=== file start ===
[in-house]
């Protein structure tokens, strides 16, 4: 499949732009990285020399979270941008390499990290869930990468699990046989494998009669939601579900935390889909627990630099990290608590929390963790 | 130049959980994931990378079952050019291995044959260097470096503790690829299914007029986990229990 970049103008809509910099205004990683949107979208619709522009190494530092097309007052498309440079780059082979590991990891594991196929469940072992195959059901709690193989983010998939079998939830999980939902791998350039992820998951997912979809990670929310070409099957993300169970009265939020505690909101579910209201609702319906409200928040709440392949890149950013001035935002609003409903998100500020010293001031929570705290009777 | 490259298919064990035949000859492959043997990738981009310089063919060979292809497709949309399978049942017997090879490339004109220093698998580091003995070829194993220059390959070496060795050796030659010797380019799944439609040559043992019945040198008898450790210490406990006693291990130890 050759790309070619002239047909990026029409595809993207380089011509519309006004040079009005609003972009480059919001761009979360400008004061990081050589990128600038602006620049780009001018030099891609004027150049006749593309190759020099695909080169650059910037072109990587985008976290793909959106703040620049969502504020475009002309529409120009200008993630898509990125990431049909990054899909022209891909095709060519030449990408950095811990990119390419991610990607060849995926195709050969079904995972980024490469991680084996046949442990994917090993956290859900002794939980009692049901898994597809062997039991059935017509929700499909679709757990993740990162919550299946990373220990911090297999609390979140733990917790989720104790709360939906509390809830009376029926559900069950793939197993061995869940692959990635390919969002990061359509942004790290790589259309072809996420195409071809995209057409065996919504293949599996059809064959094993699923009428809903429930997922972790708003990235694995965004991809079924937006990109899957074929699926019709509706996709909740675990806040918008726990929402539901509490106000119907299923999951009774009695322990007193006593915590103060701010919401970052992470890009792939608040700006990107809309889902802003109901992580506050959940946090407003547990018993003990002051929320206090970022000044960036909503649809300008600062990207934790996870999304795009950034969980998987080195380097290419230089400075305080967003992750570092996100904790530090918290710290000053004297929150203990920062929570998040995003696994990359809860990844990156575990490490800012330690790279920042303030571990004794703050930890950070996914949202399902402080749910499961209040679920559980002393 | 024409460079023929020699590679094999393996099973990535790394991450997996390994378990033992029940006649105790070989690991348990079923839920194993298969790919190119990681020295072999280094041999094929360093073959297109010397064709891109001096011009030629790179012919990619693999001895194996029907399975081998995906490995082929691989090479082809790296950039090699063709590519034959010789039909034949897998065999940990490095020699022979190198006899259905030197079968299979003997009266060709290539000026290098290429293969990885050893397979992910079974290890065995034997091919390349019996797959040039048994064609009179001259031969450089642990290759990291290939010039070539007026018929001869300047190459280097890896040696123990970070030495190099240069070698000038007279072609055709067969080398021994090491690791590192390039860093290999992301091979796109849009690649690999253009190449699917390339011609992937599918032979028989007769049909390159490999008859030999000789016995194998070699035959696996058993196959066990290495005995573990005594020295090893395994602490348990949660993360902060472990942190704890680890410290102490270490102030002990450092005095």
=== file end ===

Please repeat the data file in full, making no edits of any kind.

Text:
[in-house]
């Protein structure tokens, strides 16, 4: 499949732009990285020399979270941008390499990290869930990468699990046989494998009669939601579900935390889909627990630099990290608590929390963790 | 130049959980994931990378079952050019291995044959260097470096503790690829299914007029986990229990 970049103008809509910099205004990683949107979208619709522009190494530092097309007052498309440079780059082979590991990891594991196929469940072992195959059901709690193989983010998939079998939830999980939902791998350039992820998951997912979809990670929310070409099957993300169970009265939020505690909101579910209201609702319906409200928040709440392949890149950013001035935002609003409903998100500020010293001031929570705290009777 | 490259298919064990035949000859492959043997990738981009310089063919060979292809497709949309399978049942017997090879490339004109220093698998580091003995070829194993220059390959070496060795050796030659010797380019799944439609040559043992019945040198008898450790210490406990006693291990130890 050759790309070619002239047909990026029409595809993207380089011509519309006004040079009005609003972009480059919001761009979360400008004061990081050589990128600038602006620049780009001018030099891609004027150049006749593309190759020099695909080169650059910037072109990587985008976290793909959106703040620049969502504020475009002309529409120009200008993630898509990125990431049909990054899909022209891909095709060519030449990408950095811990990119390419991610990607060849995926195709050969079904995972980024490469991680084996046949442990994917090993956290859900002794939980009692049901898994597809062997039991059935017509929700499909679709757990993740990162919550299946990373220990911090297999609390979140733990917790989720104790709360939906509390809830009376029926559900069950793939197993061995869940692959990635390919969002990061359509942004790290790589259309072809996420195409071809995209057409065996919504293949599996059809064959094993699923009428809903429930997922972790708003990235694995965004991809079924937006990109899957074929699926019709509706996709909740675990806040918008726990929402539901509490106000119907299923999951009774009695322990007193006593915590103060701010919401970052992470890009792939608040700006990107809309889902802003109901992580506050959940946090407003547990018993003990002051929320206090970022000044960036909503649809300008600062990207934790996870999304795009950034969980998987080195380097290419230089400075305080967003992750570092996100904790530090918290710290000053004297929150203990920062929570998040995003696994990359809860990844990156575990490490800012330690790279920042303030571990004794703050930890950070996914949202399902402080749910499961209040679920559980002393 | 024409460079023929020699590679094999393996099973990535790394991450997996390994378990033992029940006649105790070989690991348990079923839920194993298969790919190119990681020295072999280094041999094929360093073959297109010397064709891109001096011009030629790179012919990619693999001895194996029907399975081998995906490995082929691989090479082809790296950039090699063709590519034959010789039909034949897998065999940990490095020699022979190198006899259905030197079968299979003997009266060709290539000026290098290429293969990885050893397979992910079974290890065995034997091919390349019996797959040039048994064609009179001259031969450089642990290759990291290939010039070539007026018929001869300047190459280097890896040696123990970070030495190099240069070698000038007279072609055709067969080398021994090491690791590192390039860093290999992301091979796109849009690649690999253009190449699917390339011609992937599918032979028989007769049909390159490999008859030999000789016995194998070699035959696996058993196959066990290495005995573990005594020295090893395994602490348990949660993360902060472990942190704890680890410290102490270490102030002990450092005095």